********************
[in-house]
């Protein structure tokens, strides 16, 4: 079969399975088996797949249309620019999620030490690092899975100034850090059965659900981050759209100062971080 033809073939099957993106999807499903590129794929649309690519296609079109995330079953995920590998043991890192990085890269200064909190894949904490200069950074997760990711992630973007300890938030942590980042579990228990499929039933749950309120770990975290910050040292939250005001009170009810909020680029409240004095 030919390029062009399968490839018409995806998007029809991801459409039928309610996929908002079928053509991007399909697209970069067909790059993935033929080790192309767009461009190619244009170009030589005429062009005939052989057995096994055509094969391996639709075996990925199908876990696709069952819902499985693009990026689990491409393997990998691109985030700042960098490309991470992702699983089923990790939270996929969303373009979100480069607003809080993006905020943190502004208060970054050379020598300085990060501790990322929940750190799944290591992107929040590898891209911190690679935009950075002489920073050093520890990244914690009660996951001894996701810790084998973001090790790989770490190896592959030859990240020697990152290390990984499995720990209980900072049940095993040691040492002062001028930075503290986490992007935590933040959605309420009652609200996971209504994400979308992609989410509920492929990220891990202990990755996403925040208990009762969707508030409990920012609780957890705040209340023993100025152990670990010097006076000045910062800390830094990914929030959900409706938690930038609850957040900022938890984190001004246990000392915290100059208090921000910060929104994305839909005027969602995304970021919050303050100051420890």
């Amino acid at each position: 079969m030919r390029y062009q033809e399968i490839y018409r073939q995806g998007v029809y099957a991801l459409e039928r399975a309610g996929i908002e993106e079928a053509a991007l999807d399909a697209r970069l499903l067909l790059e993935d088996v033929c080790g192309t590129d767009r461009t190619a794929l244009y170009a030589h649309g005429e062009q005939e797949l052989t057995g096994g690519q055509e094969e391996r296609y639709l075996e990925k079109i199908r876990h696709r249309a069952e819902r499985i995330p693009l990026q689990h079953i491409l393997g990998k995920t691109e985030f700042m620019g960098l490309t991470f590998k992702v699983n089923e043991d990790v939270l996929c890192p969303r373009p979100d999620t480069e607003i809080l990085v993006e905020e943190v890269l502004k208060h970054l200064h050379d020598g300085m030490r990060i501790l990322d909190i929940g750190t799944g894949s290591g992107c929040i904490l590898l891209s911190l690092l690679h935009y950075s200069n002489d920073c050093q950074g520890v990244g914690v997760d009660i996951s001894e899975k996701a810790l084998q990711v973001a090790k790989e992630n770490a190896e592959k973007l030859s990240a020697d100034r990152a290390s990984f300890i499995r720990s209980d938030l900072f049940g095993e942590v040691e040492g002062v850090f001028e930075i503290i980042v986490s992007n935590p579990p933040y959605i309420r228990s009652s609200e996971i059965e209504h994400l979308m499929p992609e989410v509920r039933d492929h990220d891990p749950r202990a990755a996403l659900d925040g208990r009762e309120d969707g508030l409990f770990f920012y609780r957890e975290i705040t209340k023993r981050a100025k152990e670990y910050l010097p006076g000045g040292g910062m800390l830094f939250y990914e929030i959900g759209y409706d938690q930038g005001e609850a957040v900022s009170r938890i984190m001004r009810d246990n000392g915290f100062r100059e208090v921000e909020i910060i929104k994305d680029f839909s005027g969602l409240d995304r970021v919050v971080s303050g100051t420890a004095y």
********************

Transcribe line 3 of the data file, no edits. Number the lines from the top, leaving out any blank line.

């Amino acid at each position: 079969m030919r390029y062009q033809e399968i490839y018409r073939q995806g998007v029809y099957a991801l459409e039928r399975a309610g996929i908002e993106e079928a053509a991007l999807d399909a697209r970069l499903l067909l790059e993935d088996v033929c080790g192309t590129d767009r461009t190619a794929l244009y170009a030589h649309g005429e062009q005939e797949l052989t057995g096994g690519q055509e094969e391996r296609y639709l075996e990925k079109i199908r876990h696709r249309a069952e819902r499985i995330p693009l990026q689990h079953i491409l393997g990998k995920t691109e985030f700042m620019g960098l490309t991470f590998k992702v699983n089923e043991d990790v939270l996929c890192p969303r373009p979100d999620t480069e607003i809080l990085v993006e905020e943190v890269l502004k208060h970054l200064h050379d020598g300085m030490r990060i501790l990322d909190i929940g750190t799944g894949s290591g992107c929040i904490l590898l891209s911190l690092l690679h935009y950075s200069n002489d920073c050093q950074g520890v990244g914690v997760d009660i996951s001894e899975k996701a810790l084998q990711v973001a090790k790989e992630n770490a190896e592959k973007l030859s990240a020697d100034r990152a290390s990984f300890i499995r720990s209980d938030l900072f049940g095993e942590v040691e040492g002062v850090f001028e930075i503290i980042v986490s992007n935590p579990p933040y959605i309420r228990s009652s609200e996971i059965e209504h994400l979308m499929p992609e989410v509920r039933d492929h990220d891990p749950r202990a990755a996403l659900d925040g208990r009762e309120d969707g508030l409990f770990f920012y609780r957890e975290i705040t209340k023993r981050a100025k152990e670990y910050l010097p006076g000045g040292g910062m800390l830094f939250y990914e929030i959900g759209y409706d938690q930038g005001e609850a957040v900022s009170r938890i984190m001004r009810d246990n000392g915290f100062r100059e208090v921000e909020i910060i929104k994305d680029f839909s005027g969602l409240d995304r970021v919050v971080s303050g100051t420890a004095y």